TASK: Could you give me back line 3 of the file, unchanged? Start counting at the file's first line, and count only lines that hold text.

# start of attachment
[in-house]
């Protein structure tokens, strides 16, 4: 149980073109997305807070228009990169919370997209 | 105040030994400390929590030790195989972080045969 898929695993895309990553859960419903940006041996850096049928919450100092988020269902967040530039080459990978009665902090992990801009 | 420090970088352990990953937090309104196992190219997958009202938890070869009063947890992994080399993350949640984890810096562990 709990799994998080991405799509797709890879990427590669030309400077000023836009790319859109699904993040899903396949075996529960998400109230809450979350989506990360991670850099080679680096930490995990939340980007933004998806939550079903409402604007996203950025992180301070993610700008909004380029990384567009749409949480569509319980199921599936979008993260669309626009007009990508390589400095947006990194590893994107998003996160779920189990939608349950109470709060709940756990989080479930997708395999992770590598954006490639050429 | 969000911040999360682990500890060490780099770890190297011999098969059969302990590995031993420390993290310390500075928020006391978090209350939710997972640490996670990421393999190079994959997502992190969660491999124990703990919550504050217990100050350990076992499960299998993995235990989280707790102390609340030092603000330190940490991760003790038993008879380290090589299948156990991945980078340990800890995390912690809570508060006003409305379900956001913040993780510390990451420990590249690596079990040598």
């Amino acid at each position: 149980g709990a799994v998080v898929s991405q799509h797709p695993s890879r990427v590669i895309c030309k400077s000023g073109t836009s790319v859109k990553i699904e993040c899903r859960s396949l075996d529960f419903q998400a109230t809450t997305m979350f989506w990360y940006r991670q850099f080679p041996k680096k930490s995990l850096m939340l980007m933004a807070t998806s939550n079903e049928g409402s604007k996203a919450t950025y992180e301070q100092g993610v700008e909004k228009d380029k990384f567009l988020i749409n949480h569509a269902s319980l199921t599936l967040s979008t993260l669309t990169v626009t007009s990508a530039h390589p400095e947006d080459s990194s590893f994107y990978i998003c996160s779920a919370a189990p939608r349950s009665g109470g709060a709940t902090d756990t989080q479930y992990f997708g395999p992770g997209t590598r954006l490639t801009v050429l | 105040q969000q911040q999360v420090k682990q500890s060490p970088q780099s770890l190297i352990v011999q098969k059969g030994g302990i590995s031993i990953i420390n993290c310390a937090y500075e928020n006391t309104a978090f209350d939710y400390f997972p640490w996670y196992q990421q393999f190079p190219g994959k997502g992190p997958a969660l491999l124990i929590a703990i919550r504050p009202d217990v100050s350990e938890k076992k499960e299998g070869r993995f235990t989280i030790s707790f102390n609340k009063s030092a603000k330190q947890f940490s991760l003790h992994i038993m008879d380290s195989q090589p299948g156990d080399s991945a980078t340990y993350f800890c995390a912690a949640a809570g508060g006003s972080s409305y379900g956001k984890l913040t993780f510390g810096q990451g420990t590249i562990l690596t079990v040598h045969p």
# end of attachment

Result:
């Amino acid at each position: 149980g709990a799994v998080v898929s991405q799509h797709p695993s890879r990427v590669i895309c030309k400077s000023g073109t836009s790319v859109k990553i699904e993040c899903r859960s396949l075996d529960f419903q998400a109230t809450t997305m979350f989506w990360y940006r991670q850099f080679p041996k680096k930490s995990l850096m939340l980007m933004a807070t998806s939550n079903e049928g409402s604007k996203a919450t950025y992180e301070q100092g993610v700008e909004k228009d380029k990384f567009l988020i749409n949480h569509a269902s319980l199921t599936l967040s979008t993260l669309t990169v626009t007009s990508a530039h390589p400095e947006d080459s990194s590893f994107y990978i998003c996160s779920a919370a189990p939608r349950s009665g109470g709060a709940t902090d756990t989080q479930y992990f997708g395999p992770g997209t590598r954006l490639t801009v050429l | 105040q969000q911040q999360v420090k682990q500890s060490p970088q780099s770890l190297i352990v011999q098969k059969g030994g302990i590995s031993i990953i420390n993290c310390a937090y500075e928020n006391t309104a978090f209350d939710y400390f997972p640490w996670y196992q990421q393999f190079p190219g994959k997502g992190p997958a969660l491999l124990i929590a703990i919550r504050p009202d217990v100050s350990e938890k076992k499960e299998g070869r993995f235990t989280i030790s707790f102390n609340k009063s030092a603000k330190q947890f940490s991760l003790h992994i038993m008879d380290s195989q090589p299948g156990d080399s991945a980078t340990y993350f800890c995390a912690a949640a809570g508060g006003s972080s409305y379900g956001k984890l913040t993780f510390g810096q990451g420990t590249i562990l690596t079990v040598h045969p």